Artichoke extract is actually made from the leaves of the artichoke plant, the ones that grow along the stem, rather than the flower buds of the globe-like vegetable. While it has traditionally been used to stimulate the kidneys and increase bile production in the liver, artichoke leaf is more commonly used today to treat gastrointestinal disorders, and it may also help regulate blood cholesterol levels.
Improves Functional Dyspepsia
Dyspepsia, sometimes simply called indigestion, is characterized by symptoms of bloating, low appetite, nausea, and possibly diarrhea or constipation. An article published in “Alimentary Pharmacology and Therapy” in 2003 reported on a large-scale six-week study in which people suffering from functional dyspepsia saw improved symptoms and quality of life after taking 320 milligrams of artichoke extract. Finding that dyspepsia symptoms were greatly improved when compared to the control group, researchers concluded that artichoke extract could help improve the symptoms of those suffering from dyspepsia.
Helps Regulate Cholesterol
An article published in February 2013 in the “International Journal of Food Sciences and Nutrition” discussed a study that found that a 250-milligram dose of artichoke extract could help regulate blood cholesterol levels. In the study, conducted on 92 human subjects over eight weeks, researchers found that total cholesterol levels were lowered, and that levels of low-density lipoprotein, or LDL, cholesterol, which contributes to the build up of plaque in the arteries, were also lowered. Researchers also found a significant rise in levels of high-density lipoprotein, or HDL, cholesterol, which can help improve arterial health. This led them to conclude that artichoke extract may help manage mild levels of high cholesterol.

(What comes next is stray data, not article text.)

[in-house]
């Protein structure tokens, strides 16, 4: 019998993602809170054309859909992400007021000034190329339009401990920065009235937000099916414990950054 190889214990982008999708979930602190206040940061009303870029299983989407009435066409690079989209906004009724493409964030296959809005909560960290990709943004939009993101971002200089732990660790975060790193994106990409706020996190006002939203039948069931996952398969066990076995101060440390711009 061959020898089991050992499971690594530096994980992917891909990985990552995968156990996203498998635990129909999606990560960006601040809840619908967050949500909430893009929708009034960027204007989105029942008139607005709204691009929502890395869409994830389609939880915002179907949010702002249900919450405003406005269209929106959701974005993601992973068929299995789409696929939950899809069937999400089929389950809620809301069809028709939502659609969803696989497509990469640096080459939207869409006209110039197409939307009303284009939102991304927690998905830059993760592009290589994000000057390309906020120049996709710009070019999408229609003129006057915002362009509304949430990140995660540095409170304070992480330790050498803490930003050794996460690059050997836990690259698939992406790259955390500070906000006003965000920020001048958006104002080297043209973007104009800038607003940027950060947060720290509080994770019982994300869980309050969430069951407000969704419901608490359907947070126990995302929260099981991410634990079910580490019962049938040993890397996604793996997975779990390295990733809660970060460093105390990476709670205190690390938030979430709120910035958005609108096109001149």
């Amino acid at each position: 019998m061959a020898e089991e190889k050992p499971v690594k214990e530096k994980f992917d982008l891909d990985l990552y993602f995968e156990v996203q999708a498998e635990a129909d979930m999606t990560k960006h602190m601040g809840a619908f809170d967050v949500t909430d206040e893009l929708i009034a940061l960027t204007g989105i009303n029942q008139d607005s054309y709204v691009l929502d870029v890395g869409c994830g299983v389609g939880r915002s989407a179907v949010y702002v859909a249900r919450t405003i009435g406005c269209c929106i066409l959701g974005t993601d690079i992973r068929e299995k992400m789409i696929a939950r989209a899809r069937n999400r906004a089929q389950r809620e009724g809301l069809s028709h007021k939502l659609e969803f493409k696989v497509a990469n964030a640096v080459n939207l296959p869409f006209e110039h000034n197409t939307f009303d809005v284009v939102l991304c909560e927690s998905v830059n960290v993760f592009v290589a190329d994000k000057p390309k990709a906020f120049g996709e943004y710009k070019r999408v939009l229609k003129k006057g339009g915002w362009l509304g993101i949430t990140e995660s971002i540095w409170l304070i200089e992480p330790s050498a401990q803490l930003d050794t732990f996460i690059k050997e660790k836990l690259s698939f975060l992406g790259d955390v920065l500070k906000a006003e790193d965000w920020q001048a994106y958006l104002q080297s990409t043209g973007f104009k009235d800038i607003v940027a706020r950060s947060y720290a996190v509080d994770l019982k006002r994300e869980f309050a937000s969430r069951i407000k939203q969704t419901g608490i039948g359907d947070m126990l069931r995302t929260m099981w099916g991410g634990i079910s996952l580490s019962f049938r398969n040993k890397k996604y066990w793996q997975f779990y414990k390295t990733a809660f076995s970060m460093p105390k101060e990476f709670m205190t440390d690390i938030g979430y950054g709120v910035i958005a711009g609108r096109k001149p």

A study reported in “Biological and Pharmaceutical Health” in 2010 found that the rate of healing in rats with digestive tract injuries increased after they were given artichoke extract. Researchers found that dosages between 125 and 500 milligrams of artichoke extract per kilogram of body weight led to improved mucous health in the gastric lining. The effects of the extract were seen in healthy subjects as well as those suffering from stress-related injuries. While the results are promising, researchers indicate that further study is needed on dosage and efficacy in humans before artichoke extract can be recommended as a potential treatment for ulcers or other digestive-tract problems.
How To Take It
Artichoke extract comes in different concentrations, but it is most commonly consumed after being added to teas, soups and water. If you cannot find artichoke extract, you can also make artichoke leaf tea, or consume up to 6 grams of dried artichoke leaves a day. However you take it, you should spread your consumption out during the day. While there are no significant side effects, the safety of artichoke leaf has still not been thoroughly studied. The NYU Langone Medical Center recommends that pregnant and nursing women should avoid it, as should those with severe liver or kidney disease. If you are considering taking artichoke leaf extract, talk to your doctor about it first.
- NYU Langone Medical Center: Artichoke
- Baseline of Health Foundation: Artichoke Leaf
- Alimentary Pharmacology and Therapeutics: Efficacy of Artichoke Leaf Extract in the Treatment of Patients with Functional Dyspepsia - A Six-Week Placebo-Controlled, Double-Blind, Multicentre Trial
- International Journal of Food Sciences and Nutrition: Beneficial Effects of Artichoke Leaf Extract Supplementation on Increasing HDL-Cholesterol in Subjects with Primary Mild Hypercholesterolaemia - A Double-Blind, Randomized, Placebo-Controlled Trial
- Biological and Pharmaceutical Bulletin: Effects of Artichoke Leaf Extract on Acute Gastric Mucosal Injury in Rats